Russian and Ukrainian émigrés were very different. The former sought to refashion the Soviet Union into a new union and empire and were indifferent to the national question while the latter’s goal was to fight for an independent state. Russian émigrés were dominated by great power nationalists, imperialists and chauvinists while Ukrainian émigrés exhibited political pluralism ranging from communists, centrist liberals, and national democrats to radical nationalists. Polish émigrés who had abandoned their imperialistic civilising mission in the east and moderate Ukrainians developed a process of reconciliation throughout the Cold War which led to a breakthrough in relations between both countries, particularly after Solidarity came to power in 1989. A similar Russian-Ukrainian reconciliation had never taken place.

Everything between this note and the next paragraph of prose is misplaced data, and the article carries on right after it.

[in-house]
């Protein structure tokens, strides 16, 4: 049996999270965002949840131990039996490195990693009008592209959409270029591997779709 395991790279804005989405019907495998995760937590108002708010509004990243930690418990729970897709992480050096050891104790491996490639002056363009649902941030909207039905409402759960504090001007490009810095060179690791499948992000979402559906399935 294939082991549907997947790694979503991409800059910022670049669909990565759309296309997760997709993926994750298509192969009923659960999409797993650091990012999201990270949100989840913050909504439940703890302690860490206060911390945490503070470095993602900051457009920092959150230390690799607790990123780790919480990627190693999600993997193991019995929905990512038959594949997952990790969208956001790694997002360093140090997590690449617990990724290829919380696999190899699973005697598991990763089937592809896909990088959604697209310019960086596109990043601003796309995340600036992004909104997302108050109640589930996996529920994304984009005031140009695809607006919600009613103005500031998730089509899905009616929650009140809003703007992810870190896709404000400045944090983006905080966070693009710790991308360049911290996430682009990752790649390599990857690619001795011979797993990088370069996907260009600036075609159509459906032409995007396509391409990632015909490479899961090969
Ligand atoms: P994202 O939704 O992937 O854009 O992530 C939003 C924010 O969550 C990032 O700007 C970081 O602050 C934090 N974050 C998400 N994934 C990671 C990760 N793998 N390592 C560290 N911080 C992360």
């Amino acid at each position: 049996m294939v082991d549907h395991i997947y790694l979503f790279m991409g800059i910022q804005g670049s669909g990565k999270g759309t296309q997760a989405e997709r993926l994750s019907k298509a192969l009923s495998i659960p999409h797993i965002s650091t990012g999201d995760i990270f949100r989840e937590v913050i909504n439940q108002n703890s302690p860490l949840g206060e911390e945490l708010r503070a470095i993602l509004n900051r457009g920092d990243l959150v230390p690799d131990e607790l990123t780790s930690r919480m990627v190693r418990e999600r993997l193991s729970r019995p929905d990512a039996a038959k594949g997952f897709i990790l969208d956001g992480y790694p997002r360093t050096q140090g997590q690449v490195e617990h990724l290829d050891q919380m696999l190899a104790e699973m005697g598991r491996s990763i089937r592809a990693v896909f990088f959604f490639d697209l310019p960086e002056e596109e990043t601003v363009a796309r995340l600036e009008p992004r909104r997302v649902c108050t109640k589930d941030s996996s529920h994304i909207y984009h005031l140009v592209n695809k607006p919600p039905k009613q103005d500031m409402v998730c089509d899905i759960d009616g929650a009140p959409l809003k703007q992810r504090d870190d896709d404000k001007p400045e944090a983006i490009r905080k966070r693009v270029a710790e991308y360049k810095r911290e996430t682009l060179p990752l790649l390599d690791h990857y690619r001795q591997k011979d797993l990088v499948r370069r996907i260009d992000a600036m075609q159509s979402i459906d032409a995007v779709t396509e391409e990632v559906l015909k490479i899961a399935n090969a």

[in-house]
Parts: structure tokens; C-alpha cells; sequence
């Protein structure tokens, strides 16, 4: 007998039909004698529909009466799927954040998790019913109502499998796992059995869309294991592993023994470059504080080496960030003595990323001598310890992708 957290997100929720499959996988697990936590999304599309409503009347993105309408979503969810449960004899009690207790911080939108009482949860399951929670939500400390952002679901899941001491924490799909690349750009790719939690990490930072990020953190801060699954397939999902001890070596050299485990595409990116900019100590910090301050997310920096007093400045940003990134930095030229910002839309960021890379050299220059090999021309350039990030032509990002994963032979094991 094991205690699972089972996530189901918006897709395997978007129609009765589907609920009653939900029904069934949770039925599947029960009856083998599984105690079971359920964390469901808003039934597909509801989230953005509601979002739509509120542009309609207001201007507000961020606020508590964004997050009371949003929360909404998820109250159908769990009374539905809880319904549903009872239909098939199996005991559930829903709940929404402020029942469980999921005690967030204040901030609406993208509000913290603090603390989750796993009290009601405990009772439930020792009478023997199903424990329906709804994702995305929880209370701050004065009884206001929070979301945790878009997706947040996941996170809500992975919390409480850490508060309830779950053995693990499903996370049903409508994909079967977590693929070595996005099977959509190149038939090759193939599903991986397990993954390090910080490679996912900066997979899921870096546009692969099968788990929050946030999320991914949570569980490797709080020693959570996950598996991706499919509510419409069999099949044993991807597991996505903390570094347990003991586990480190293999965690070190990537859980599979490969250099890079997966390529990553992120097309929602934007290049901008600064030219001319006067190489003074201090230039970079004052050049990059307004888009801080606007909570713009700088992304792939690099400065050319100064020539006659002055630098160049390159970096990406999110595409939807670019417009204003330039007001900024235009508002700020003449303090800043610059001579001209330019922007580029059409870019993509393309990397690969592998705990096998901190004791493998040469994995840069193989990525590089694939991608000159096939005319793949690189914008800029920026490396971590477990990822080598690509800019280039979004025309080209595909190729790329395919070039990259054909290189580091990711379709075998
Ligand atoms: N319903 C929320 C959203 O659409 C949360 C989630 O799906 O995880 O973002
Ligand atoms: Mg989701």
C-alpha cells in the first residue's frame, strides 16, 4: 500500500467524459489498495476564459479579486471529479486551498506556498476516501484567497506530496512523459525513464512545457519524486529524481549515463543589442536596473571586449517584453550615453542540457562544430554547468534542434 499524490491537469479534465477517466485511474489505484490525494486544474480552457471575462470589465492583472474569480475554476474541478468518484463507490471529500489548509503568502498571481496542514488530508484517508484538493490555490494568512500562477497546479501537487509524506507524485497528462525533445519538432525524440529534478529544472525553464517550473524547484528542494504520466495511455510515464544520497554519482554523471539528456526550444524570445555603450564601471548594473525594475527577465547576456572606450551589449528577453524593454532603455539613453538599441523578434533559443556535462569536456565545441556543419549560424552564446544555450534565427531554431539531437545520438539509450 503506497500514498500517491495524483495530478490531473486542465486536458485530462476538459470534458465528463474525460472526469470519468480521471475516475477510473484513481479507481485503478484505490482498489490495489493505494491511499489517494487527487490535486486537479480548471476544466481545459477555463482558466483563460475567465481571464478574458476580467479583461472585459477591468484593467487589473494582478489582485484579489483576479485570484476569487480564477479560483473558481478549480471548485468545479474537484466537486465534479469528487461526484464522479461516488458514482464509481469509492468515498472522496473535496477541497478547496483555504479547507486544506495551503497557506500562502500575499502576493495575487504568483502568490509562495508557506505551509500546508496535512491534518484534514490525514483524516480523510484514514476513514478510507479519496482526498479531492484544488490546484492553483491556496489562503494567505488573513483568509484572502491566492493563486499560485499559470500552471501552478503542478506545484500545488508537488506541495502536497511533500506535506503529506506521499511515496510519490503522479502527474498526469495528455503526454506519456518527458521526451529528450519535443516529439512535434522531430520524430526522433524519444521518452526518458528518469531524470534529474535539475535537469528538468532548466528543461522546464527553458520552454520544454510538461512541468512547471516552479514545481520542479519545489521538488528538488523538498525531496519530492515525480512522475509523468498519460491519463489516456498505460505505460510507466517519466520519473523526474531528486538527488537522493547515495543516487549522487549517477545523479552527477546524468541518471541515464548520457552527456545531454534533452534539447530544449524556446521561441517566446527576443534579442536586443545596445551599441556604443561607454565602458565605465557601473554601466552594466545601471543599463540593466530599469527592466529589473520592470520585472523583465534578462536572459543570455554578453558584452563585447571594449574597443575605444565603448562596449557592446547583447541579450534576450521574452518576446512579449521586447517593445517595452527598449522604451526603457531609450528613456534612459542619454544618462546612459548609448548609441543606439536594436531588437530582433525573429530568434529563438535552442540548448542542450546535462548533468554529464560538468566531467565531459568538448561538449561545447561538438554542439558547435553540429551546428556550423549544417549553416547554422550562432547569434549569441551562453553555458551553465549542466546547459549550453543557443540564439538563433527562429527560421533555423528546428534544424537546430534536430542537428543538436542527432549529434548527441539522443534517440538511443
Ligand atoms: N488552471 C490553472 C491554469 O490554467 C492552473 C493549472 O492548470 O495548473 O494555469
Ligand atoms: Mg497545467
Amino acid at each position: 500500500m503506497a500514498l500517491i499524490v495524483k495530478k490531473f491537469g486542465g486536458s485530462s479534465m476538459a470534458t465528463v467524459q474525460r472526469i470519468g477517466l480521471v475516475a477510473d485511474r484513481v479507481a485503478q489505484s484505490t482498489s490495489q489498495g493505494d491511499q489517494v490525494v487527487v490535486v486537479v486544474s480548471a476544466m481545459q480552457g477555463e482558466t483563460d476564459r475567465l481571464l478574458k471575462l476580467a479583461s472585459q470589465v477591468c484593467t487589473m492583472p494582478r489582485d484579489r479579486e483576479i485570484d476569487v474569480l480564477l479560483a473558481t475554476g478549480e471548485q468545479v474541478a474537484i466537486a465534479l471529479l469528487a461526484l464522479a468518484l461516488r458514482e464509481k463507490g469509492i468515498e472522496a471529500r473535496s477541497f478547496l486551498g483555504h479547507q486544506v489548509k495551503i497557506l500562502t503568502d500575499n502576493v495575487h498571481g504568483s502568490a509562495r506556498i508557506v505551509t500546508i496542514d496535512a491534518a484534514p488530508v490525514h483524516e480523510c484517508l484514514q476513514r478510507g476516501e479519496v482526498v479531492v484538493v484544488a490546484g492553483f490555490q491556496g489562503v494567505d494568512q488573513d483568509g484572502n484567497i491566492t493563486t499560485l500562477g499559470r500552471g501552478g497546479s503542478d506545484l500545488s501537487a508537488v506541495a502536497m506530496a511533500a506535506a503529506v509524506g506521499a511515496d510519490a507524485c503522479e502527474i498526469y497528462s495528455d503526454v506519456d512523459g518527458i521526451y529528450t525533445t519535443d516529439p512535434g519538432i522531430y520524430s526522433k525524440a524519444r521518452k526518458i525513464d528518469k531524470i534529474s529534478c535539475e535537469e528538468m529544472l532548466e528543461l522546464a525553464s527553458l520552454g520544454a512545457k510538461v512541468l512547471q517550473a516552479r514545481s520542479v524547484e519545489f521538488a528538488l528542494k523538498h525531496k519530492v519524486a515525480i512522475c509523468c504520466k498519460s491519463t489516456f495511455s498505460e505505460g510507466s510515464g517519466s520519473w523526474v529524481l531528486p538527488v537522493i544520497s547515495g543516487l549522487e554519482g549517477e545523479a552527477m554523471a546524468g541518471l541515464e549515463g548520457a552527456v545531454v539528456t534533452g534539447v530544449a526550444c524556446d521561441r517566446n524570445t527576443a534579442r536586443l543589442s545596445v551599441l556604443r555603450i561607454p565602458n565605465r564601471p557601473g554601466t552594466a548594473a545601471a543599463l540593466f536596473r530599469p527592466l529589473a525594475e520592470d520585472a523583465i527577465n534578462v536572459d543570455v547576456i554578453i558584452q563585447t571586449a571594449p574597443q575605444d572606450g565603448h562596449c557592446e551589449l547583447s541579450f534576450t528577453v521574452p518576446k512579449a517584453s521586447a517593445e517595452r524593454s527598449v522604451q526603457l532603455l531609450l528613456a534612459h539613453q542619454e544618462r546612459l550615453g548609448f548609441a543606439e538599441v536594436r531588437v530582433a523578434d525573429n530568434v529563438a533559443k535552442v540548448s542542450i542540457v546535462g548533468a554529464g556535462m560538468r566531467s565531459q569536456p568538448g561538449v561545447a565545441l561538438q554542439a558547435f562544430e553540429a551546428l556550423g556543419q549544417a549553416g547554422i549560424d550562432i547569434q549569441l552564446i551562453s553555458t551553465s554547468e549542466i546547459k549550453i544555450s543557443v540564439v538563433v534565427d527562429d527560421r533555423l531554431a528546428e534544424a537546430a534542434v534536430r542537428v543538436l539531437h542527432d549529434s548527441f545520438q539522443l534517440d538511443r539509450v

In the USSR, Russia had national Bolsheviks and Ukraine had national communists. Dissident and official Russian nationalism in the USSR held the same views on maintaining a union and empire rather than building an independent nation-state, the central role of Orthodoxy in Russian culture and civilisation, xenophobic views of Western values and opposition to them influencing Russia, and a preference for authoritarianism over democracy. Importantly for discussions in this book, dissident and official Russian nationalism both denied the existence of Ukraine and a Ukrainian nation.